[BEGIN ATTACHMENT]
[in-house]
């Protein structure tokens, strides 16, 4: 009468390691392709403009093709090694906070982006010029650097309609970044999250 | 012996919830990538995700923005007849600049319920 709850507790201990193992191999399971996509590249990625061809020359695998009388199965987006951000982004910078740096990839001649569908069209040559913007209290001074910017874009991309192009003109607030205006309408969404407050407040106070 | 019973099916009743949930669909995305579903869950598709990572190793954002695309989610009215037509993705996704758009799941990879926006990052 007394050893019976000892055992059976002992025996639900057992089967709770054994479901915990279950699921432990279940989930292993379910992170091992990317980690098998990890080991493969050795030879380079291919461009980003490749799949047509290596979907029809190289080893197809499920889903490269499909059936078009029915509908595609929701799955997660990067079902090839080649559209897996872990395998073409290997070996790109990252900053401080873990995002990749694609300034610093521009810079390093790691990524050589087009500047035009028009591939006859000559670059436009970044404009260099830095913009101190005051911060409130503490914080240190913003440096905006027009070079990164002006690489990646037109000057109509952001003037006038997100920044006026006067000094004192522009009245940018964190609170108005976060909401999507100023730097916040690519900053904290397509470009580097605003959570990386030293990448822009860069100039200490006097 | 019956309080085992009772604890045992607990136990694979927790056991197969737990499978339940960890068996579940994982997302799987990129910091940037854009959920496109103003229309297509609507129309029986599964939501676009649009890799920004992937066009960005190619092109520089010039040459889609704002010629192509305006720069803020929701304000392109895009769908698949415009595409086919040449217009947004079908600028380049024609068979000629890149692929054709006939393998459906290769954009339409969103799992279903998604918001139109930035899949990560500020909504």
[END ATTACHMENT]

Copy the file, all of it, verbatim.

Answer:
[in-house]
């Protein structure tokens, strides 16, 4: 009468390691392709403009093709090694906070982006010029650097309609970044999250 | 012996919830990538995700923005007849600049319920 709850507790201990193992191999399971996509590249990625061809020359695998009388199965987006951000982004910078740096990839001649569908069209040559913007209290001074910017874009991309192009003109607030205006309408969404407050407040106070 | 019973099916009743949930669909995305579903869950598709990572190793954002695309989610009215037509993705996704758009799941990879926006990052 007394050893019976000892055992059976002992025996639900057992089967709770054994479901915990279950699921432990279940989930292993379910992170091992990317980690098998990890080991493969050795030879380079291919461009980003490749799949047509290596979907029809190289080893197809499920889903490269499909059936078009029915509908595609929701799955997660990067079902090839080649559209897996872990395998073409290997070996790109990252900053401080873990995002990749694609300034610093521009810079390093790691990524050589087009500047035009028009591939006859000559670059436009970044404009260099830095913009101190005051911060409130503490914080240190913003440096905006027009070079990164002006690489990646037109000057109509952001003037006038997100920044006026006067000094004192522009009245940018964190609170108005976060909401999507100023730097916040690519900053904290397509470009580097605003959570990386030293990448822009860069100039200490006097 | 019956309080085992009772604890045992607990136990694979927790056991197969737990499978339940960890068996579940994982997302799987990129910091940037854009959920496109103003229309297509609507129309029986599964939501676009649009890799920004992937066009960005190619092109520089010039040459889609704002010629192509305006720069803020929701304000392109895009769908698949415009595409086919040449217009947004079908600028380049024609068979000629890149692929054709006939393998459906290769954009339409969103799992279903998604918001139109930035899949990560500020909504």